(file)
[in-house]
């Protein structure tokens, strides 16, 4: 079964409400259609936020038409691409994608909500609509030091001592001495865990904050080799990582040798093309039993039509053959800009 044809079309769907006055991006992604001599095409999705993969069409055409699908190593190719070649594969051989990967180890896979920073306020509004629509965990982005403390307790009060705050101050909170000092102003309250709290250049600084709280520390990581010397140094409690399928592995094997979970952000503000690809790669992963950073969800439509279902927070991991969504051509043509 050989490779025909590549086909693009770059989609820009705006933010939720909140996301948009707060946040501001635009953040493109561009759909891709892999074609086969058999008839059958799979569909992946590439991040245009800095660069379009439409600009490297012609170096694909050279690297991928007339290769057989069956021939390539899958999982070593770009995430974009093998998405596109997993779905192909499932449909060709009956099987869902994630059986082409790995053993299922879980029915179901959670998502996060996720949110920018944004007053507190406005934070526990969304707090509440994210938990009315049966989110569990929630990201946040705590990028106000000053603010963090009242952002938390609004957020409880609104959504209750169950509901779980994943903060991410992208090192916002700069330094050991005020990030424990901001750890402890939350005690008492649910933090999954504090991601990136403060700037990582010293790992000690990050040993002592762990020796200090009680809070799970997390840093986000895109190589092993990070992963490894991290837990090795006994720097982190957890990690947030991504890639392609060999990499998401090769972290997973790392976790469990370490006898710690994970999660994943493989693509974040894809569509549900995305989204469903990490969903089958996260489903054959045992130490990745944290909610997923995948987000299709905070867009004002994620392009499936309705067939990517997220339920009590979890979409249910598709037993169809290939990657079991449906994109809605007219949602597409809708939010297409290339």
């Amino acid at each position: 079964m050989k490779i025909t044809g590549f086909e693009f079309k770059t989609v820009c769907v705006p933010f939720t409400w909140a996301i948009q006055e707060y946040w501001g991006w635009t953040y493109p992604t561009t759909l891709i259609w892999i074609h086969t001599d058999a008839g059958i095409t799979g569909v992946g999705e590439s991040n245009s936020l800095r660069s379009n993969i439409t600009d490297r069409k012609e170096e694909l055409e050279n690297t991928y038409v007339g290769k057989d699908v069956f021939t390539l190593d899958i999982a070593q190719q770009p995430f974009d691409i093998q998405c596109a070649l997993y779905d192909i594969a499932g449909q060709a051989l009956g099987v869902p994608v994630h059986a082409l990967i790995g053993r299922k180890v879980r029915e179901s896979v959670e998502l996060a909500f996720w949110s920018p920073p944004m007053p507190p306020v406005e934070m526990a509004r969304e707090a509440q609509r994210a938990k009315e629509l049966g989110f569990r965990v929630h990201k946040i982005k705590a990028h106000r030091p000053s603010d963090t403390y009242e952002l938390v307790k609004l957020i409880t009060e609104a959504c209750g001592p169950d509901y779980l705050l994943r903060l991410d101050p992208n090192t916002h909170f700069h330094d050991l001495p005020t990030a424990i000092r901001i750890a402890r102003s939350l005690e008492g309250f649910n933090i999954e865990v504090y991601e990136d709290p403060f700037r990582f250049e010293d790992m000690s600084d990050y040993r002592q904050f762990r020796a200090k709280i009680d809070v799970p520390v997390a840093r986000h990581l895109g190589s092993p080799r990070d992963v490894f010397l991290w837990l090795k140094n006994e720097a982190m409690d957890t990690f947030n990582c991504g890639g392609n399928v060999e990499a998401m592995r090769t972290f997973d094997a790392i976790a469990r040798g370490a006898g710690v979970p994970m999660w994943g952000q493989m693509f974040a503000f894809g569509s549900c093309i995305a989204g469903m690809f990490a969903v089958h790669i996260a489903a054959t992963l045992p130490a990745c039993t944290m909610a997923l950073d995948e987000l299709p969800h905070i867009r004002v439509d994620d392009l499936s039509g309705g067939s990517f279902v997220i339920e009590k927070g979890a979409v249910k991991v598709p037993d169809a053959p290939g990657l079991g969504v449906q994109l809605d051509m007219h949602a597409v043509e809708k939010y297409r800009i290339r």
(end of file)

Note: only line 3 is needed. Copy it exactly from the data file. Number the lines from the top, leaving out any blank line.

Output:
């Amino acid at each position: 079964m050989k490779i025909t044809g590549f086909e693009f079309k770059t989609v820009c769907v705006p933010f939720t409400w909140a996301i948009q006055e707060y946040w501001g991006w635009t953040y493109p992604t561009t759909l891709i259609w892999i074609h086969t001599d058999a008839g059958i095409t799979g569909v992946g999705e590439s991040n245009s936020l800095r660069s379009n993969i439409t600009d490297r069409k012609e170096e694909l055409e050279n690297t991928y038409v007339g290769k057989d699908v069956f021939t390539l190593d899958i999982a070593q190719q770009p995430f974009d691409i093998q998405c596109a070649l997993y779905d192909i594969a499932g449909q060709a051989l009956g099987v869902p994608v994630h059986a082409l990967i790995g053993r299922k180890v879980r029915e179901s896979v959670e998502l996060a909500f996720w949110s920018p920073p944004m007053p507190p306020v406005e934070m526990a509004r969304e707090a509440q609509r994210a938990k009315e629509l049966g989110f569990r965990v929630h990201k946040i982005k705590a990028h106000r030091p000053s603010d963090t403390y009242e952002l938390v307790k609004l957020i409880t009060e609104a959504c209750g001592p169950d509901y779980l705050l994943r903060l991410d101050p992208n090192t916002h909170f700069h330094d050991l001495p005020t990030a424990i000092r901001i750890a402890r102003s939350l005690e008492g309250f649910n933090i999954e865990v504090y991601e990136d709290p403060f700037r990582f250049e010293d790992m000690s600084d990050y040993r002592q904050f762990r020796a200090k709280i009680d809070v799970p520390v997390a840093r986000h990581l895109g190589s092993p080799r990070d992963v490894f010397l991290w837990l090795k140094n006994e720097a982190m409690d957890t990690f947030n990582c991504g890639g392609n399928v060999e990499a998401m592995r090769t972290f997973d094997a790392i976790a469990r040798g370490a006898g710690v979970p994970m999660w994943g952000q493989m693509f974040a503000f894809g569509s549900c093309i995305a989204g469903m690809f990490a969903v089958h790669i996260a489903a054959t992963l045992p130490a990745c039993t944290m909610a997923l950073d995948e987000l299709p969800h905070i867009r004002v439509d994620d392009l499936s039509g309705g067939s990517f279902v997220i339920e009590k927070g979890a979409v249910k991991v598709p037993d169809a053959p290939g990657l079991g969504v449906q994109l809605d051509m007219h949602a597409v043509e809708k939010y297409r800009i290339r």